Guard duty is the dreaded word that every National Servicemen Full-Time (NSFs) hates to hear. If you’re wondering what exactly entails during these enforced duties, here’s everything you need to know about guard duty!
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Guard duty is a military task almost every soldier has to fulfil. It is to provide security to the army camps you train in. There will always be personnel guarding the camps and are rotated on a schedule. For most camps, weekday guard duties are 12 hours from evening until the next morning. Weekend duties are unfortunately the full 24 hours.
8th Singapore Infantry Regiment (8SIR) and the Military Police currently take on the tiring role of guarding the camps on weekday mornings to evenings. They will soon merge with the 9th Singapore Infantry Regiment (9SIR) to do protection of key installations.
As the day ends, the night and weekend duties are then taken back by the in-camp personnel. There will be a takeover of duties through each guard duty team. It is good to know what goes on with each role to speed up the process of the handover.
Will I get guard duty during BMT in Tekong?
The chances of getting guard duty during Basic Military Training (BMT) in Tekong is fairly low. This is because there are many recruits on the island to fulfil these roles. If you are lucky, you may not even kena these duties during your BMT.
Unfortunately, punishments can also easily become guard duties. Signing extras refers to getting extra duties due to misbehaviour in the army. This means if you make a mistake, your commanders can easily assign you duties that nobody wants to do. Oftentimes, this will be the weekend guard duty. Stay out of trouble and hope for the best!
Guard duty in Tekong has various locations to provide security to. The ferry terminal is a typical guardhouse, which is similar to most camps. Another area is the ammo dump, which is a collection and deposit location for ammunition used during training. It is a fairly secluded area within Tekong with few military personnel going through.
This can mean a more relaxed duty as compared to other locations.
How am I allotted my guard duty slot?
Guard duty rosters are decided by the regulars in the force. The camp sergeant major allocates the required duties and it then follows the chain of command to assign each individual soldier to the duty roster. This system makes sure it is fair that every soldier is rotated on their camp obligations.
You can also occasionally swap duties with your buddies. If somehow you and your bunkmate agree to take over each other’s duty, you can make it known to your immediate commander to update the roster. However, this is at the discretion of the commander, and extras are not to be swapped.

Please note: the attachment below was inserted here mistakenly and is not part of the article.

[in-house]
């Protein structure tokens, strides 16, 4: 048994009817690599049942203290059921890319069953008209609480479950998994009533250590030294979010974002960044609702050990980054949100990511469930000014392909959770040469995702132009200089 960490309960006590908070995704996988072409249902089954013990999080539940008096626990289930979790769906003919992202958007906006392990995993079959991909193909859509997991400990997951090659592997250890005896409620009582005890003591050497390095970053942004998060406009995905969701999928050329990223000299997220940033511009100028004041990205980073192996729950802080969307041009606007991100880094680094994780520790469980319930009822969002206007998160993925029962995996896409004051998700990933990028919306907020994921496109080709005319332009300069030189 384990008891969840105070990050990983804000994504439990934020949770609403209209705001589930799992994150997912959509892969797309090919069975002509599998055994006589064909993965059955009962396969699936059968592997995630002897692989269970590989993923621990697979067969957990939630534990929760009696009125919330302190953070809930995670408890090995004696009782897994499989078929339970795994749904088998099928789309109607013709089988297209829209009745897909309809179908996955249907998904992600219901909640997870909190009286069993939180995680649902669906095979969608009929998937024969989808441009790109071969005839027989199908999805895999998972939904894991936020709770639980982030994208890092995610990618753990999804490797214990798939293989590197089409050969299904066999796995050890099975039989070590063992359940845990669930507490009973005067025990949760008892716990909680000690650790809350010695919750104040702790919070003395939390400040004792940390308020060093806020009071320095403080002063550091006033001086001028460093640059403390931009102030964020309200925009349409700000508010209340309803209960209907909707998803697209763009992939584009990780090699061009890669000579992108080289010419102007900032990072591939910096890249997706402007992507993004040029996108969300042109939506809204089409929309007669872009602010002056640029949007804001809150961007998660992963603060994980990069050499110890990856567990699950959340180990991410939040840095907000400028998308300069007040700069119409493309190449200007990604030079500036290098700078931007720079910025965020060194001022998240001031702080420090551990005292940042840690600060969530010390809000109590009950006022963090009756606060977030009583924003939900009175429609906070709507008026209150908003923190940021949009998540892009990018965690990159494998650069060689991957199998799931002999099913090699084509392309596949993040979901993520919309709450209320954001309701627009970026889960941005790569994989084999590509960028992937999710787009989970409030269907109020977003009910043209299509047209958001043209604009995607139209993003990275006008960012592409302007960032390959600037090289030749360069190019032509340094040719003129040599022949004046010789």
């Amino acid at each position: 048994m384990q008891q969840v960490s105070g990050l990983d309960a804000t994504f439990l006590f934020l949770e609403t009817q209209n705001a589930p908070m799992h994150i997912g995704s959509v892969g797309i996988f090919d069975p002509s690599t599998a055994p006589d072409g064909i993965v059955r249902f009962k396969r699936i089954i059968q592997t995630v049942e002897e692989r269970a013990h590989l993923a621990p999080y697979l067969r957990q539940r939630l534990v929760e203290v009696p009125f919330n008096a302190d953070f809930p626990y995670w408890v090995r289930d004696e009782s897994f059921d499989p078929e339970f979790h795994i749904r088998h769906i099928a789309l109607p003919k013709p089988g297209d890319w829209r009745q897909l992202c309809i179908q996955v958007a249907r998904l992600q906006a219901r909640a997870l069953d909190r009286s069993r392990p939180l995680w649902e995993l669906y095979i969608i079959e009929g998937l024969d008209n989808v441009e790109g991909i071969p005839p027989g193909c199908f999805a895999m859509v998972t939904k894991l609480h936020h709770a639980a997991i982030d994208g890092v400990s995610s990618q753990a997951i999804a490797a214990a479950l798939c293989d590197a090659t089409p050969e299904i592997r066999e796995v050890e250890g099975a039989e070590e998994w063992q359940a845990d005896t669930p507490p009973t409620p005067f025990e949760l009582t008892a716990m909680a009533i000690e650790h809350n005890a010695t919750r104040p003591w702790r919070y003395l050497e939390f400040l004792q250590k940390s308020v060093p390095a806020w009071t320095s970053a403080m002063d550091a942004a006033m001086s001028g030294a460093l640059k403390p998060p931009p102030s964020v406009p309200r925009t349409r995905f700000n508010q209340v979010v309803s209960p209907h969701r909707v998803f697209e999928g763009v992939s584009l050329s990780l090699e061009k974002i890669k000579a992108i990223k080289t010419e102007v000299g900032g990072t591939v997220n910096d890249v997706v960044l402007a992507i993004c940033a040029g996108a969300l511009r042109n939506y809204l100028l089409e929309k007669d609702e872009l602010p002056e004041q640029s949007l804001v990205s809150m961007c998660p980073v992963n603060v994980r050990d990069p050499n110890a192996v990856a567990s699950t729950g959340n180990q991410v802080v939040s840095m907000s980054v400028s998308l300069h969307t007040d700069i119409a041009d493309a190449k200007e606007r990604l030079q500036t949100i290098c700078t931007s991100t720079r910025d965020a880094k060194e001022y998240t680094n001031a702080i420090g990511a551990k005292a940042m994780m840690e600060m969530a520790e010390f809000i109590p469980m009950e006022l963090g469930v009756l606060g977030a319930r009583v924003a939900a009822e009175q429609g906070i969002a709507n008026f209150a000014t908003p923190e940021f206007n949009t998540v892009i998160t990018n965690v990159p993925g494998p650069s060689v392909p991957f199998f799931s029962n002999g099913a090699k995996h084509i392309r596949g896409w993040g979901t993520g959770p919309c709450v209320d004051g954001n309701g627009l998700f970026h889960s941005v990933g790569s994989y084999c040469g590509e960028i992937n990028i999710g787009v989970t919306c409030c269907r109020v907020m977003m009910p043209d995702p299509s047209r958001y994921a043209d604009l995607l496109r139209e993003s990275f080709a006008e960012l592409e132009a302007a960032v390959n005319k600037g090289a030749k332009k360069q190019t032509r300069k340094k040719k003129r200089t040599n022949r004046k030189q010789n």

Some NSFs may wish to take over another’s weekday duty because of the guard rest given the next day. Guard rest is due to the mandatory seven hours of uninterrupted rest before any training. This is enforced by the Army Safety Inspectorate, and you can use this to your advantage. Fulfilling your guard duty the night before means you are given time to rest the next morning outside of physical training.
What are the roles in guard duty?
Depending on the camp guard requirements, there are different roles to fill. Some are easier than others, and these are what entails:
Patrollers have the most tiring duty due to the amount of walking required. This role includes two soldiers walking the camp grounds in Standard Battle Order (SBO) and rifle. The responsibility is to ensure the parameters of the grounds are safe and secure.
If you are in a large camp, you may have multiple routes you need to take. There are checkpoints within the camp to report back to through radio or a physical paper. It is hard to “cheat the system” as the checkpoints are easily tracked through surveillance cameras by the guard commander.
This role can also be quite chill if you have a friend to walk with!
The sentry is a single role where the duty soldier stands at the gate to provide security. This means standing in SBO with the rifle for a couple of hours until the next shift. You will have to look fierce with no nonsense as regulars tend to pass through the gates often. It can be quite intensive and if you’re someone who cannot stand still, avoid this role at all costs!
Personnel Access Control (PAC) refers to the person checking each personnel going in and out of the camp. Depending on the security status of your camp, you may be required to check each person’s belongings as they pass through. The PAC is still required at night due to the late night and early morning booking in of personnel through the camp. There are some camp guardrooms that do allow for the PAC to remain indoors unless there are soldiers coming through.
While this is fairly simple, the moments where a mass influx of NSFs booking in can be tough. Often, there is also a secondary person inside the guardhouse to give out camp passes and to track the influx.
Vehicle Access Control (VAC) is the person allowing access to the personnel in vehicles going through the camp gates. This usually includes the occasional vehicle check depending on the security level. Similar to the PAC, not many vehicles pass through at night. Mainly, only the regulars and cookhouse food delivery trucks come by in the morning.
As compared to the other roles in guard duty, this may be the easiest job as not as many vehicles come and go throughout the night.